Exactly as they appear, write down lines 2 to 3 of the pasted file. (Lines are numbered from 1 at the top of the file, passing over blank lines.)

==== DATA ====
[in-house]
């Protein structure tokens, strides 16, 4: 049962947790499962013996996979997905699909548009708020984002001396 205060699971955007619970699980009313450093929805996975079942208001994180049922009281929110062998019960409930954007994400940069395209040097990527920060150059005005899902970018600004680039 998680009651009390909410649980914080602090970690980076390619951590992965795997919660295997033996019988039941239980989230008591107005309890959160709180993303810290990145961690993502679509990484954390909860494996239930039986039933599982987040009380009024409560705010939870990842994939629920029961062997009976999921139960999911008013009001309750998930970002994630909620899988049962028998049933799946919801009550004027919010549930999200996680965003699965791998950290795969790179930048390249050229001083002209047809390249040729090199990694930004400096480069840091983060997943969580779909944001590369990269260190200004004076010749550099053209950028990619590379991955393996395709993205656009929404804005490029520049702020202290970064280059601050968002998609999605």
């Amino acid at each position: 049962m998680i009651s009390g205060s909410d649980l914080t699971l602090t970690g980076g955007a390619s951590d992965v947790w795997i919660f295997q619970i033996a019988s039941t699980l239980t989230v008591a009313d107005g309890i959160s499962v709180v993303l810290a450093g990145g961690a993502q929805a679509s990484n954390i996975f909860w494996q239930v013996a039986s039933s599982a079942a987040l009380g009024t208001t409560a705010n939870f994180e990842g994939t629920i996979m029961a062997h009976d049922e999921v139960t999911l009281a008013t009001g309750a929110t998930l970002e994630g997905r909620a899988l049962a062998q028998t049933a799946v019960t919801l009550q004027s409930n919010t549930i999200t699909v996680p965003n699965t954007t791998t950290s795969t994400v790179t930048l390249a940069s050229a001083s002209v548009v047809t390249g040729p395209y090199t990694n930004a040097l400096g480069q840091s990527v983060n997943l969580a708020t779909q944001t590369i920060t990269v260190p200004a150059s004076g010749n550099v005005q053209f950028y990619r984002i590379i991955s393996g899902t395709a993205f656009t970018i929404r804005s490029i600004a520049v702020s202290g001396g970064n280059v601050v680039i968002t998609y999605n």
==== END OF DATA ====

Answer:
């Protein structure tokens, strides 16, 4: 049962947790499962013996996979997905699909548009708020984002001396 205060699971955007619970699980009313450093929805996975079942208001994180049922009281929110062998019960409930954007994400940069395209040097990527920060150059005005899902970018600004680039 998680009651009390909410649980914080602090970690980076390619951590992965795997919660295997033996019988039941239980989230008591107005309890959160709180993303810290990145961690993502679509990484954390909860494996239930039986039933599982987040009380009024409560705010939870990842994939629920029961062997009976999921139960999911008013009001309750998930970002994630909620899988049962028998049933799946919801009550004027919010549930999200996680965003699965791998950290795969790179930048390249050229001083002209047809390249040729090199990694930004400096480069840091983060997943969580779909944001590369990269260190200004004076010749550099053209950028990619590379991955393996395709993205656009929404804005490029520049702020202290970064280059601050968002998609999605």
């Amino acid at each position: 049962m998680i009651s009390g205060s909410d649980l914080t699971l602090t970690g980076g955007a390619s951590d992965v947790w795997i919660f295997q619970i033996a019988s039941t699980l239980t989230v008591a009313d107005g309890i959160s499962v709180v993303l810290a450093g990145g961690a993502q929805a679509s990484n954390i996975f909860w494996q239930v013996a039986s039933s599982a079942a987040l009380g009024t208001t409560a705010n939870f994180e990842g994939t629920i996979m029961a062997h009976d049922e999921v139960t999911l009281a008013t009001g309750a929110t998930l970002e994630g997905r909620a899988l049962a062998q028998t049933a799946v019960t919801l009550q004027s409930n919010t549930i999200t699909v996680p965003n699965t954007t791998t950290s795969t994400v790179t930048l390249a940069s050229a001083s002209v548009v047809t390249g040729p395209y090199t990694n930004a040097l400096g480069q840091s990527v983060n997943l969580a708020t779909q944001t590369i920060t990269v260190p200004a150059s004076g010749n550099v005005q053209f950028y990619r984002i590379i991955s393996g899902t395709a993205f656009t970018i929404r804005s490029i600004a520049v702020s202290g001396g970064n280059v601050v680039i968002t998609y999605n």